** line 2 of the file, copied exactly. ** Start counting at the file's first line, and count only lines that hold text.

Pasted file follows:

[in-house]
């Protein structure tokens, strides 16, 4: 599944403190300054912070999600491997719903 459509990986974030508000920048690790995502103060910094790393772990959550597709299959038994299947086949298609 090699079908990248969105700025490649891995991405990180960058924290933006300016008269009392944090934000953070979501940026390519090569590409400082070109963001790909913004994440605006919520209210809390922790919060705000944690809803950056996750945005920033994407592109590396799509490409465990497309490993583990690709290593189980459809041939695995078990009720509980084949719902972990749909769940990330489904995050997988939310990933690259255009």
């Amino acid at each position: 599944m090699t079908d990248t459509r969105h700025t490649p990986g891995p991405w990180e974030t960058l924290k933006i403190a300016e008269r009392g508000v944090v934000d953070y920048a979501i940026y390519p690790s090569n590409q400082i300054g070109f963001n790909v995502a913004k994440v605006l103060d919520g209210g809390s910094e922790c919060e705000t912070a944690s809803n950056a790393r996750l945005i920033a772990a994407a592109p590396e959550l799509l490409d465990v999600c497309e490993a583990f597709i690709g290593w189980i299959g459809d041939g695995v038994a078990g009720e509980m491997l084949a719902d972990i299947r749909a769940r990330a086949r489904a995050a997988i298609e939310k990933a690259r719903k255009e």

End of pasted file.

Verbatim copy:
């Protein structure tokens, strides 16, 4: 599944403190300054912070999600491997719903 459509990986974030508000920048690790995502103060910094790393772990959550597709299959038994299947086949298609 090699079908990248969105700025490649891995991405990180960058924290933006300016008269009392944090934000953070979501940026390519090569590409400082070109963001790909913004994440605006919520209210809390922790919060705000944690809803950056996750945005920033994407592109590396799509490409465990497309490993583990690709290593189980459809041939695995078990009720509980084949719902972990749909769940990330489904995050997988939310990933690259255009």